Research in action

By Elizabeth Stevens
Throughout the HIV project and long afterward, researcher Manoj T.J. (left) provided information and medical referrals to the communities where he carried out the study.

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When HIV researchers from the Swasti Health Resource Center traveled to tsunami-affected villages in India, it wasn't just to gather data. They entered the communities to learn about the villagers' risk of contracting HIV, but they didn't leave until they'd reduced that risk by raising awareness and putting participants in touch with services.

When Colombo University's Community Extension Center in Sri Lanka uncovered mistreatment of tsunami survivors, the researchers went straight to the country's Human Rights Commission to right the wrongs.

Anawim Trust researchers studying good practices among Indian non-governmental organizations (NGOs) in empowering women didn't settle for documenting what they saw: soon the NGOs were implementing new, more women-friendly policies in their organizations that reflected what they'd learned from the Trust.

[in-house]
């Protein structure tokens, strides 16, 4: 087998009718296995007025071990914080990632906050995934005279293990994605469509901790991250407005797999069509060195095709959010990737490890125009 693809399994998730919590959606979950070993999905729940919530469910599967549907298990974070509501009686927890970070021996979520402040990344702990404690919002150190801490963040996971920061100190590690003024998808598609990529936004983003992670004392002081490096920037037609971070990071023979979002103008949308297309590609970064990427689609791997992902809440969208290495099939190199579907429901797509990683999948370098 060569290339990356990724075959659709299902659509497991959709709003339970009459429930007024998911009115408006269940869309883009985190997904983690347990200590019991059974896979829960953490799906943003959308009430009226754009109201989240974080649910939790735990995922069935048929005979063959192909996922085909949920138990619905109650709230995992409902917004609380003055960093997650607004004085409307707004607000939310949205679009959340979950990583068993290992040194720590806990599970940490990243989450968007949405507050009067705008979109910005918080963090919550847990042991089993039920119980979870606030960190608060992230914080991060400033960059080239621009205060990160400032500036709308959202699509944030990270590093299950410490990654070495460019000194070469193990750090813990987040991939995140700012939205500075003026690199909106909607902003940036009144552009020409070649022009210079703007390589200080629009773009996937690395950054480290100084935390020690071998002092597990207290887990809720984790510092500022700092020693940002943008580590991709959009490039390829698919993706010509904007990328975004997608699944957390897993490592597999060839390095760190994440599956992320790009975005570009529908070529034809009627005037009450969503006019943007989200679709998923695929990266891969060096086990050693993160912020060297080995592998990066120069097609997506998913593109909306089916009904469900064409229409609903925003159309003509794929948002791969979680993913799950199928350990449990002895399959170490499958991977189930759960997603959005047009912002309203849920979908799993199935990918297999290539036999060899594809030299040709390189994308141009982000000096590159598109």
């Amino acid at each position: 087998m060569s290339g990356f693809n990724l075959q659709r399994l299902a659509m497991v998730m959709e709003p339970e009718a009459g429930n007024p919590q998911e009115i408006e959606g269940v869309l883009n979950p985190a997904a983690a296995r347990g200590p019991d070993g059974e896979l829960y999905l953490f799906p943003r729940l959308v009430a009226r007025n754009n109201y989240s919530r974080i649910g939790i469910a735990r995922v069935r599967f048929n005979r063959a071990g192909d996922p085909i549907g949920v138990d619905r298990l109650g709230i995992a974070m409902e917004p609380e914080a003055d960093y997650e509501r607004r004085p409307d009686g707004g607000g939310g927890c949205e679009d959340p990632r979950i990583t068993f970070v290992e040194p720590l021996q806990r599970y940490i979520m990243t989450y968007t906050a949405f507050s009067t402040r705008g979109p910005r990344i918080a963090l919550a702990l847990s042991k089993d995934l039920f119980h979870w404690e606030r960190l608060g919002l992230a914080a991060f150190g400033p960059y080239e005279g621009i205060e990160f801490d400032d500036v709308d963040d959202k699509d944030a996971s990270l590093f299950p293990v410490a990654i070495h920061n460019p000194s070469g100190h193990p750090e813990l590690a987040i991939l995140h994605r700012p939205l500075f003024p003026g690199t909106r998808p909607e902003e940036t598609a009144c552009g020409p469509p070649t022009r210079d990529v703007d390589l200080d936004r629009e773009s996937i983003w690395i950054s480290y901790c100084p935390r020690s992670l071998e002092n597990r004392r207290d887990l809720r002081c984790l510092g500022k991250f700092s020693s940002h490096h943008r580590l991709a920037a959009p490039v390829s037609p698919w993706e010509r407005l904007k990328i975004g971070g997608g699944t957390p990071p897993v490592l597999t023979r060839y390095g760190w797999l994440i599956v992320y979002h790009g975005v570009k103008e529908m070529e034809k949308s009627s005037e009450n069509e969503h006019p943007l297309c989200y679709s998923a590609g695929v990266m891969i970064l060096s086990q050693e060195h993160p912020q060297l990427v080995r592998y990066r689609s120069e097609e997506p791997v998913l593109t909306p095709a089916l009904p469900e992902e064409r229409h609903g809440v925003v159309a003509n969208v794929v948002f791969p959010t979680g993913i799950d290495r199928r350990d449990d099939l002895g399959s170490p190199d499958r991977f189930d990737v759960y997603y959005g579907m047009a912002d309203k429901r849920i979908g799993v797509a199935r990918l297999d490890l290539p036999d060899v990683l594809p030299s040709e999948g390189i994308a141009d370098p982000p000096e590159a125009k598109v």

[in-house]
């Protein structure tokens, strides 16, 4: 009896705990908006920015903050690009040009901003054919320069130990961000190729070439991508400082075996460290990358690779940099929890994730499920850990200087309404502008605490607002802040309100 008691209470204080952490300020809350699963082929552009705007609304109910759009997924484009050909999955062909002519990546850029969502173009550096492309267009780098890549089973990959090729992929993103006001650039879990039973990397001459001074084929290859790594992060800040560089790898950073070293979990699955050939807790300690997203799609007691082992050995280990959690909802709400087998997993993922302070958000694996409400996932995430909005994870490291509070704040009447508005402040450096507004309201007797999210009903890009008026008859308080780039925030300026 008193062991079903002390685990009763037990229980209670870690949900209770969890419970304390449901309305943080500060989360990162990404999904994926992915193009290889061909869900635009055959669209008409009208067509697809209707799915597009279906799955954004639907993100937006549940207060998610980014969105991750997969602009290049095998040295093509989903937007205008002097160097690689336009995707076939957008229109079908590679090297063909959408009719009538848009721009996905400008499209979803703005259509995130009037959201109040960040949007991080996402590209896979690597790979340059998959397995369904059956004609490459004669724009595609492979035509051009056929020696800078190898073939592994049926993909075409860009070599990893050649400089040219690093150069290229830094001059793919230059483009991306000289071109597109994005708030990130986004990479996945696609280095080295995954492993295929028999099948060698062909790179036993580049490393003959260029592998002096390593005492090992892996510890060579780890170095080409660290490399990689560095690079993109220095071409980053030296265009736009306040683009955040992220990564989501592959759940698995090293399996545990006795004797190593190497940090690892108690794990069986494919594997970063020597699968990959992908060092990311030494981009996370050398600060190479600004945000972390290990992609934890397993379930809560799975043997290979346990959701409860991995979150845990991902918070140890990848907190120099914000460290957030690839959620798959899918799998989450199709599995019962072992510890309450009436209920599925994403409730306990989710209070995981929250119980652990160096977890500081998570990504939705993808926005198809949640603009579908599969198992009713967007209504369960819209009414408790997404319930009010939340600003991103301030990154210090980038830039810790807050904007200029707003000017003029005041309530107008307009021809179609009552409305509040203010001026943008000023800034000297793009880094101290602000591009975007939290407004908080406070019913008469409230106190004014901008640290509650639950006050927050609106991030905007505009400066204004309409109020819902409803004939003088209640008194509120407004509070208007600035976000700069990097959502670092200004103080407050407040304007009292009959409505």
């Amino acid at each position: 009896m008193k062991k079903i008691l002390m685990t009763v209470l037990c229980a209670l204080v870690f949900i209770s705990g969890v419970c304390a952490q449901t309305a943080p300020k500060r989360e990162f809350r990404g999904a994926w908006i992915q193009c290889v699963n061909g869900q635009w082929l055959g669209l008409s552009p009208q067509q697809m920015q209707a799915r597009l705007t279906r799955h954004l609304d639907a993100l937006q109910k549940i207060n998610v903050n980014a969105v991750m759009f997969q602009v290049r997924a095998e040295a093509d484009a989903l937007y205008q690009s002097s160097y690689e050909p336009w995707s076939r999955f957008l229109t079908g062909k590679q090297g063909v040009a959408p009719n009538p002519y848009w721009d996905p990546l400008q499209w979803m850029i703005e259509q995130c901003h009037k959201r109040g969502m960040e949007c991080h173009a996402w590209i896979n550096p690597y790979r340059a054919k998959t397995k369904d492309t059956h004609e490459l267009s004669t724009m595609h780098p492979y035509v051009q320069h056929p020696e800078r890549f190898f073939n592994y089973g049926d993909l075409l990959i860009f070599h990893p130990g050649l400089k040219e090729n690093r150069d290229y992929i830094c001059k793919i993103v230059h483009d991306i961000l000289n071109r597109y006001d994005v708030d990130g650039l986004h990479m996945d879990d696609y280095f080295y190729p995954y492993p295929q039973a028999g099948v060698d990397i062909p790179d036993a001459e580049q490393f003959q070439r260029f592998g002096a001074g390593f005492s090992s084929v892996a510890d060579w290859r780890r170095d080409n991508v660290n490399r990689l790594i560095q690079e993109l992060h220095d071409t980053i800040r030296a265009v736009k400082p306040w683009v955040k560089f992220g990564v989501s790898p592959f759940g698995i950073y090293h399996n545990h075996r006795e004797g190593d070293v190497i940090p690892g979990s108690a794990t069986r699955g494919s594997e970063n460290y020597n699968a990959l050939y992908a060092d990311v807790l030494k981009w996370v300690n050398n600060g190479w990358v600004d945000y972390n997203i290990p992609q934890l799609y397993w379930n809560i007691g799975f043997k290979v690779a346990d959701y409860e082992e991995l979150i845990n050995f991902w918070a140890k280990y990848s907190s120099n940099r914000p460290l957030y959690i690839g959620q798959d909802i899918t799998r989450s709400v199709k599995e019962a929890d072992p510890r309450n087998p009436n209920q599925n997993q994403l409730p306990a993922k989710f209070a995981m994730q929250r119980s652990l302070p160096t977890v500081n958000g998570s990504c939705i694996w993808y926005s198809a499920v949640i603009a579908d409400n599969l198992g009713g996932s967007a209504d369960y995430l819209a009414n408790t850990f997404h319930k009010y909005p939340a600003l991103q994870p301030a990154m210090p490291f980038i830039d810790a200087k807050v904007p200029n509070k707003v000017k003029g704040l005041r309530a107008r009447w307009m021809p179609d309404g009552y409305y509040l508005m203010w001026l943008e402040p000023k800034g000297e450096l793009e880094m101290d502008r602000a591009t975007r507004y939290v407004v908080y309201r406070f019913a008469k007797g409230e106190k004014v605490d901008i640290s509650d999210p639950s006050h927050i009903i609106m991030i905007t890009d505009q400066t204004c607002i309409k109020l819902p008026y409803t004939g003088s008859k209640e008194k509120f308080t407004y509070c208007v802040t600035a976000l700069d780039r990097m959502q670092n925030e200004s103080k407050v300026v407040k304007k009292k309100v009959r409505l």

And long before the Institute for Policy Studies had published its study on Sri Lanka's disaster management systems, researchers had already helped reshape the key national disaster agency.

This is research at its liveliest, where the findings get results before the ink is dry.

"The studies we're supporting aren't destined for a dusty shelf somewhere, and they're not carried out by academics from faraway places," says Russell Miles, an Oxfam humanitarian specialist. "We're partnering with local researchers who are dedicated to solving problems in their own countries."

The Oxfam program involves a process known as participatory action research. The "action" part of the name has to do with its purpose: getting immediate results, rather than studying issues simply for the sake of learning. And it's participatory in that focus groups and other interactive activities in the communities take precedence over Internet searches and leafing through books at the library.

"Reducing disaster risks is a complex process that requires continuous learning," says Miles. "We've found a way to ensure that community members are at the center of that learning process."